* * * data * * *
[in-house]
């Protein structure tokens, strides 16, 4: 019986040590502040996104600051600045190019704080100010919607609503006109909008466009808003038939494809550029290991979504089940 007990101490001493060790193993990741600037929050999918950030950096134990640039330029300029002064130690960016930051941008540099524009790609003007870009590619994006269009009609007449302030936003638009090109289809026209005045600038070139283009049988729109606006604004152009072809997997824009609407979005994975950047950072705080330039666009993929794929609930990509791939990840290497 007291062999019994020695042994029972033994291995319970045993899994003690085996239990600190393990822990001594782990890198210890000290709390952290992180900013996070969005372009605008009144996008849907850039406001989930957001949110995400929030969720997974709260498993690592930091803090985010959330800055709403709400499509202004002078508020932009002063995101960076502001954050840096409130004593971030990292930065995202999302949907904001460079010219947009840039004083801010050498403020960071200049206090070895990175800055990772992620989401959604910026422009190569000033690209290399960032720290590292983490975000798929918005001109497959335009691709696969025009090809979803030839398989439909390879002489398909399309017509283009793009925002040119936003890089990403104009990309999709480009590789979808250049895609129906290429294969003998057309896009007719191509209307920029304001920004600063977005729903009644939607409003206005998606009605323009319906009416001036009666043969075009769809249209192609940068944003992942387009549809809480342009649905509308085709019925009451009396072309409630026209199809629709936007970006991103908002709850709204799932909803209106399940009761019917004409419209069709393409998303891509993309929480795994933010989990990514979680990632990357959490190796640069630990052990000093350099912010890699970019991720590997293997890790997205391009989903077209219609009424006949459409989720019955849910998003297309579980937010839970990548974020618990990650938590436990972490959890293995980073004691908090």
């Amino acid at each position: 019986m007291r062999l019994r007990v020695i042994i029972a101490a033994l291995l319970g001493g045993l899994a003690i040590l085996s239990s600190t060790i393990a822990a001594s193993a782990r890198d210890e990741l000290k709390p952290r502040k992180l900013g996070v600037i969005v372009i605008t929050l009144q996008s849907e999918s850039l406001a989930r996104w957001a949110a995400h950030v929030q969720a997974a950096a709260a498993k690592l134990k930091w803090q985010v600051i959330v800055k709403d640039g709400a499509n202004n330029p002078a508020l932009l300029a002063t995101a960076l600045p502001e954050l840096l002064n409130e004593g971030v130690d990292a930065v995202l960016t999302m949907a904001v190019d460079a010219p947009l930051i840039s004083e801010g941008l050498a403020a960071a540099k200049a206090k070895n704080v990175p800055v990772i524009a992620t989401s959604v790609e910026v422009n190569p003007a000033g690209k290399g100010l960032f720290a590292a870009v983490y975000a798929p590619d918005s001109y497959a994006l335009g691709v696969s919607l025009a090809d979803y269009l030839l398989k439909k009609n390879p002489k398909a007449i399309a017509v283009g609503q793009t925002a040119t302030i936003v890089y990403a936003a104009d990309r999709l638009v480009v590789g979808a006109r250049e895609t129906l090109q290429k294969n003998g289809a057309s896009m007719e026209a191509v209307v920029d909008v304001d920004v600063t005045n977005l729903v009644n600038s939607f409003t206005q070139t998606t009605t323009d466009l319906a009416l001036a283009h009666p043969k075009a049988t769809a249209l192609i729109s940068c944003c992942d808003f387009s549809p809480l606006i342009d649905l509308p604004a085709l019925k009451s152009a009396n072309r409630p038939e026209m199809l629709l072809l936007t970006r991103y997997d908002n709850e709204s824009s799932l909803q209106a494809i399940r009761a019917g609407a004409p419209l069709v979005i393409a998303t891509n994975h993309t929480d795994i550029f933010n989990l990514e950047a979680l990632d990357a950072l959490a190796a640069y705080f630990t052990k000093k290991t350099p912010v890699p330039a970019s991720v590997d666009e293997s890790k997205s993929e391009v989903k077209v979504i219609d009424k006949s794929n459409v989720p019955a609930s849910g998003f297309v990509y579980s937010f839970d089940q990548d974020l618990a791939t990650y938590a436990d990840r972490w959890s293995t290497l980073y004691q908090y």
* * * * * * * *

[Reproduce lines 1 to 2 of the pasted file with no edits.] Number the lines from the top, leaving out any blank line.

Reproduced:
[in-house]
């Protein structure tokens, strides 16, 4: 019986040590502040996104600051600045190019704080100010919607609503006109909008466009808003038939494809550029290991979504089940 007990101490001493060790193993990741600037929050999918950030950096134990640039330029300029002064130690960016930051941008540099524009790609003007870009590619994006269009009609007449302030936003638009090109289809026209005045600038070139283009049988729109606006604004152009072809997997824009609407979005994975950047950072705080330039666009993929794929609930990509791939990840290497 007291062999019994020695042994029972033994291995319970045993899994003690085996239990600190393990822990001594782990890198210890000290709390952290992180900013996070969005372009605008009144996008849907850039406001989930957001949110995400929030969720997974709260498993690592930091803090985010959330800055709403709400499509202004002078508020932009002063995101960076502001954050840096409130004593971030990292930065995202999302949907904001460079010219947009840039004083801010050498403020960071200049206090070895990175800055990772992620989401959604910026422009190569000033690209290399960032720290590292983490975000798929918005001109497959335009691709696969025009090809979803030839398989439909390879002489398909399309017509283009793009925002040119936003890089990403104009990309999709480009590789979808250049895609129906290429294969003998057309896009007719191509209307920029304001920004600063977005729903009644939607409003206005998606009605323009319906009416001036009666043969075009769809249209192609940068944003992942387009549809809480342009649905509308085709019925009451009396072309409630026209199809629709936007970006991103908002709850709204799932909803209106399940009761019917004409419209069709393409998303891509993309929480795994933010989990990514979680990632990357959490190796640069630990052990000093350099912010890699970019991720590997293997890790997205391009989903077209219609009424006949459409989720019955849910998003297309579980937010839970990548974020618990990650938590436990972490959890293995980073004691908090």